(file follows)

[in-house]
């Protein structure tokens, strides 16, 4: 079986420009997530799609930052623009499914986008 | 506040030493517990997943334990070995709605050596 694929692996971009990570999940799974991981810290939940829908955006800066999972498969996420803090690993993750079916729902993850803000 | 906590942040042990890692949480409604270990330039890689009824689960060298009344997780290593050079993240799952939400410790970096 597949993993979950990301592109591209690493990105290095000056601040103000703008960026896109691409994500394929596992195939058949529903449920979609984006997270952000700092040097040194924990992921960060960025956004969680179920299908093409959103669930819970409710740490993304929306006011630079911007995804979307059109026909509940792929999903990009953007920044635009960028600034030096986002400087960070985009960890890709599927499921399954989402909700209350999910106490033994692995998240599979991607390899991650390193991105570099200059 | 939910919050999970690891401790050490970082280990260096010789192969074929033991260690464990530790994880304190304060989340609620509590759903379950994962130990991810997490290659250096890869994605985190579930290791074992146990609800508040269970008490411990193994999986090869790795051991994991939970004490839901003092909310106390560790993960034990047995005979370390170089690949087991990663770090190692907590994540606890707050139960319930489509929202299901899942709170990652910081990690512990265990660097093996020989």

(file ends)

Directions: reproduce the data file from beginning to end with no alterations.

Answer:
[in-house]
């Protein structure tokens, strides 16, 4: 079986420009997530799609930052623009499914986008 | 506040030493517990997943334990070995709605050596 694929692996971009990570999940799974991981810290939940829908955006800066999972498969996420803090690993993750079916729902993850803000 | 906590942040042990890692949480409604270990330039890689009824689960060298009344997780290593050079993240799952939400410790970096 597949993993979950990301592109591209690493990105290095000056601040103000703008960026896109691409994500394929596992195939058949529903449920979609984006997270952000700092040097040194924990992921960060960025956004969680179920299908093409959103669930819970409710740490993304929306006011630079911007995804979307059109026909509940792929999903990009953007920044635009960028600034030096986002400087960070985009960890890709599927499921399954989402909700209350999910106490033994692995998240599979991607390899991650390193991105570099200059 | 939910919050999970690891401790050490970082280990260096010789192969074929033991260690464990530790994880304190304060989340609620509590759903379950994962130990991810997490290659250096890869994605985190579930290791074992146990609800508040269970008490411990193994999986090869790795051991994991939970004490839901003092909310106390560790993960034990047995005979370390170089690949087991990663770090190692907590994540606890707050139960319930489509929202299901899942709170990652910081990690512990265990660097093996020989």